Regarding the fabric, the vessels were made of fine clay of red-brownish color with a lot of small and medium-sized white inclusions. On first sight and without closer examination the fabrics of the different sherds seem to be very homogenous. Despite the proximity these forms are neither known in Pergamon nor in its surroundings (for example at Pitane (Çandarlı)) up to now, although the intraregional distribution of Sazlık pottery deserves further research. Besides the diagnostic pieces, so rims, handles and bases of the vessels, the team members also collected body sherds which give insights in the process of forming the pottery. The sherds mark the point where the neck joins the body of the amphora which was formed separately on the turning wheel; then the neck was added. The last two steps were the forming of the rim and the adding of the handles. Furthermore, we also collected so called production devices which may give hints to the manufacturing process of the pottery. There were for example fragments of a circular shape made of clay which have holes in the middle (Fig. 3). The upper surface has the form of a cone, so that the hypothesis, that it was used to fix a vessel in an upright position, seems to be obvious. Some other tube-shaped objects have ridges on their exterior and at first glance look like amphora necks but are too narrow and too thick for that. A similar piece seems to be the part with which these objects stood on the ground because it widens downwards and was able to stand (Fig. 4) so that it can be possibly interpreted as a kind of stacking stand as well.

A stone with a shiny, glaze-like part of surface on one side (Fig. 5), onto which slag dripped down, was maybe part of a kiln. These thoughts about the usage of the items are still preliminary and we hope to get a better idea of the manufacturing process with a closer examination in this year’s campaign. A last large group of finds consists of production waste, e. g. objects formed by several pieces of pottery fused together in the kiln (Fig. 6), extremely misfired pottery (Fig. 7), slags (Fig. 8) and slagged, overfired pottery (Fig. 9).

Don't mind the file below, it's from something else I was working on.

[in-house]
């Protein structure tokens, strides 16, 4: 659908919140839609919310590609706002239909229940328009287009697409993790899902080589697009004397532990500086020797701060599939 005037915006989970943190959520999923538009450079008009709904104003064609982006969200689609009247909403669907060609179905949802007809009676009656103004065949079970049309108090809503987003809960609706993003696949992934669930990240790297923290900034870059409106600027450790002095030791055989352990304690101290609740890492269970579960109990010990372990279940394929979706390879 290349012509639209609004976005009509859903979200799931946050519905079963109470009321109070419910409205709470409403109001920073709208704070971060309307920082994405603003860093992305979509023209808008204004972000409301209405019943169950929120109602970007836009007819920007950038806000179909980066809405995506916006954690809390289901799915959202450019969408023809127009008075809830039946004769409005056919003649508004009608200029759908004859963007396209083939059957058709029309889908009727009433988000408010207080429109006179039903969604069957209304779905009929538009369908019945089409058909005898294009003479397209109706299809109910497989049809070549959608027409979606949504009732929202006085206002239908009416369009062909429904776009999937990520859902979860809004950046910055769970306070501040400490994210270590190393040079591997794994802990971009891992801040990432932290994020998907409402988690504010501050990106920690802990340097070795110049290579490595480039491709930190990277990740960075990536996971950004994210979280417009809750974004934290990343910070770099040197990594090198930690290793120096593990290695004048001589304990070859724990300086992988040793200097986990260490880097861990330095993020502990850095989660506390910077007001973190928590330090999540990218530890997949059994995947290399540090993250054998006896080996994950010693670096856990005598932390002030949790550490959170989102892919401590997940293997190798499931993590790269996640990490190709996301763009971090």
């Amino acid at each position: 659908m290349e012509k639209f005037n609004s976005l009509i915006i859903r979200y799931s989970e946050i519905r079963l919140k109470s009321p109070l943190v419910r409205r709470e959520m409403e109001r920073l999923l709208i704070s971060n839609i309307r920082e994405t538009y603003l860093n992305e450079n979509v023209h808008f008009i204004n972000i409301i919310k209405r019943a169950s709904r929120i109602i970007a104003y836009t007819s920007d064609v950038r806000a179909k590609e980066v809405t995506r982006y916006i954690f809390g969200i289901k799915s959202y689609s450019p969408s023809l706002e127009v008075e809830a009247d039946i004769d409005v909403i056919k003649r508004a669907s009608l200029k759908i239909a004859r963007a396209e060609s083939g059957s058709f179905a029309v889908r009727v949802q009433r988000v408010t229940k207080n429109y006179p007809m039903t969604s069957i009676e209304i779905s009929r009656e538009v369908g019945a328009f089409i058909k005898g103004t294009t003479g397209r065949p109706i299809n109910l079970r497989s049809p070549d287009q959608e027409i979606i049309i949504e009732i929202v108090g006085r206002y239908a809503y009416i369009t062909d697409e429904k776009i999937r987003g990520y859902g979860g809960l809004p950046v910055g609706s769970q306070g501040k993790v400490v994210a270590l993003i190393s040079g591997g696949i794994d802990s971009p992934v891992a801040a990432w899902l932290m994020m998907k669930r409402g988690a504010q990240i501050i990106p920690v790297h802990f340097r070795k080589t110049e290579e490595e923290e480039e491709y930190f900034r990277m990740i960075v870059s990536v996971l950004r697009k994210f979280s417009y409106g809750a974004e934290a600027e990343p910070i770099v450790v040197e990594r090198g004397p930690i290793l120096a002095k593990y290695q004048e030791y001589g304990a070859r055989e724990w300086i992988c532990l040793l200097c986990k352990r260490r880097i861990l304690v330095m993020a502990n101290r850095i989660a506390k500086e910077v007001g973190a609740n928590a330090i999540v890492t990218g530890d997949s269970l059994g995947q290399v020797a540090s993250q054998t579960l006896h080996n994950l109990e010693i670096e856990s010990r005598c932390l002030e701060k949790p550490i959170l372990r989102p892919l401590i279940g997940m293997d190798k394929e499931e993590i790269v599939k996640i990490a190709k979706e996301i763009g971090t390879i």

Furthermore, the dating of the production site is of interest. For this question especially the “well-known“ pottery we already know from Pergamon and its surroundings could give hints. The dating of the production site to the Roman Imperial Period or Late Antiquity thus seems most likely. This is also supported by the stamps on some of the amphora handles (Fig. 10), the closest comparisons for which can be found in Smyrna. Moreover, certain typological features (Fig. 1) hint that the amphorae that were made at the Sazlık site might belong to the family of so-called Globular Amphorae. A dating in Late Antique to Early Byzantine times therefore is our current working hypothesis.

Potential and Outlook

Even if we do not yet have an exact picture of the Sazlık site – regarding its period of occupation for example – it is however an important and exciting addition to the handful of sites in the Pergamon Micro-Region where pottery was manufactured during the Hellenistic to Late Antique periods. Since the Sazlık site appears to have mainly focused on the manufacture of amphorae, this naturally raises the question with what agricultural produce these were filled. Part of that produce presumably was consumed or used by the occupants of the villa complex, but given the wide spread of the manufacturing evidence and the presence of more than 10 anomalies that are likely pottery kilns, the scenario that surpluses were produced is not only an attractive but also a plausible one. To test this hypothesis we will need to see if and in that case where fragments of Sazlık amphorae are present elsewhere in the Pergamon region (and possibly beyond), with archaeometrical analyses helping to confirm such identifications. Furthermore, the location, chronology and function of such potential consumption sites will also help weave together an image of the artisanal and agro-economic regime in the Pergamon Micro-Region.